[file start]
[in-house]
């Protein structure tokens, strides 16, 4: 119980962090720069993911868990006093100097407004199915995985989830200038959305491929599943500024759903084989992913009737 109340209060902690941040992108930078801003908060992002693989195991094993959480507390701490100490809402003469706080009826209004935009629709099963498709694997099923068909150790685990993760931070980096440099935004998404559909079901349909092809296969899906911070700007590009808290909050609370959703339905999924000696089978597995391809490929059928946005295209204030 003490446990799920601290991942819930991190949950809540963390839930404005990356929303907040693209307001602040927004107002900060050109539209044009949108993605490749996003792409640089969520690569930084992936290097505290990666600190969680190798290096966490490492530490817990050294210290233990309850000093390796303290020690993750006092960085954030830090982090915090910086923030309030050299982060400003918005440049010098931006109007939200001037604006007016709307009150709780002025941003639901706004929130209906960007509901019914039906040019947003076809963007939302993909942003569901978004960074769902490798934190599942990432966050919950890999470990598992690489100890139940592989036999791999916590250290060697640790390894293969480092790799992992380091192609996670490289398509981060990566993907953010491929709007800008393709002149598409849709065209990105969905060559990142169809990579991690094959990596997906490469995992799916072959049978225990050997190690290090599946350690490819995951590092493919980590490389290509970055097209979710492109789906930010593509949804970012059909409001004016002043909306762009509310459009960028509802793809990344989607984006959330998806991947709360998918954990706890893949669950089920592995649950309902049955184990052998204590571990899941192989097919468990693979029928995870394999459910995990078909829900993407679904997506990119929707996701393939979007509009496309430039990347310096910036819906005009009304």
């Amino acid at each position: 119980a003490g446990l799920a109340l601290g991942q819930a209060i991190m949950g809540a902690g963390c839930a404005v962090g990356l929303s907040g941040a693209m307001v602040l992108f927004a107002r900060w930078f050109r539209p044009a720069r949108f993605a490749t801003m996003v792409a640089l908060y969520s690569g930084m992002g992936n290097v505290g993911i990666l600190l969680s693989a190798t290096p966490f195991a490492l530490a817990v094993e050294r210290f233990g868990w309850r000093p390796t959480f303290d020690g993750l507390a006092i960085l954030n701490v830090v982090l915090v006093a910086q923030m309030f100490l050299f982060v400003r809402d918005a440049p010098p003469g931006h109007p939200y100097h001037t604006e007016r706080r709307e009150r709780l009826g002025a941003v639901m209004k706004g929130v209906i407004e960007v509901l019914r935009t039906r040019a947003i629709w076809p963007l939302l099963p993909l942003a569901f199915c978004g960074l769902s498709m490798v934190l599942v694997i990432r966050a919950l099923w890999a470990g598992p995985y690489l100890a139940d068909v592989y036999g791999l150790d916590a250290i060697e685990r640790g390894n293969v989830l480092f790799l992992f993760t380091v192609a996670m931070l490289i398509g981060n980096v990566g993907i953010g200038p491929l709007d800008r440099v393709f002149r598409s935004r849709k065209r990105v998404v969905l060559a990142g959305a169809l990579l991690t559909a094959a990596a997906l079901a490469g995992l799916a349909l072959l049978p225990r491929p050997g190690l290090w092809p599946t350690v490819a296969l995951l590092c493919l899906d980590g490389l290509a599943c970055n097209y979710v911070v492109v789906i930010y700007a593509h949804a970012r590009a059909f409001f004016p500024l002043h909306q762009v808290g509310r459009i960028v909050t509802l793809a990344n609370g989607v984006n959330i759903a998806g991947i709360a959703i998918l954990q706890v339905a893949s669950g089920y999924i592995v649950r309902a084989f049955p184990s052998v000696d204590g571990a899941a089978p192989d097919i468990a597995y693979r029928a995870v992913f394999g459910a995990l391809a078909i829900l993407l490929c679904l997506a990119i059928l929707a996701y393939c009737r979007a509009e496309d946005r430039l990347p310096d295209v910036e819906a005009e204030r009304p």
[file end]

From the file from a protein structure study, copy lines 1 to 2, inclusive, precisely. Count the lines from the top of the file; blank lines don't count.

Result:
[in-house]
């Protein structure tokens, strides 16, 4: 119980962090720069993911868990006093100097407004199915995985989830200038959305491929599943500024759903084989992913009737 109340209060902690941040992108930078801003908060992002693989195991094993959480507390701490100490809402003469706080009826209004935009629709099963498709694997099923068909150790685990993760931070980096440099935004998404559909079901349909092809296969899906911070700007590009808290909050609370959703339905999924000696089978597995391809490929059928946005295209204030 003490446990799920601290991942819930991190949950809540963390839930404005990356929303907040693209307001602040927004107002900060050109539209044009949108993605490749996003792409640089969520690569930084992936290097505290990666600190969680190798290096966490490492530490817990050294210290233990309850000093390796303290020690993750006092960085954030830090982090915090910086923030309030050299982060400003918005440049010098931006109007939200001037604006007016709307009150709780002025941003639901706004929130209906960007509901019914039906040019947003076809963007939302993909942003569901978004960074769902490798934190599942990432966050919950890999470990598992690489100890139940592989036999791999916590250290060697640790390894293969480092790799992992380091192609996670490289398509981060990566993907953010491929709007800008393709002149598409849709065209990105969905060559990142169809990579991690094959990596997906490469995992799916072959049978225990050997190690290090599946350690490819995951590092493919980590490389290509970055097209979710492109789906930010593509949804970012059909409001004016002043909306762009509310459009960028509802793809990344989607984006959330998806991947709360998918954990706890893949669950089920592995649950309902049955184990052998204590571990899941192989097919468990693979029928995870394999459910995990078909829900993407679904997506990119929707996701393939979007509009496309430039990347310096910036819906005009009304």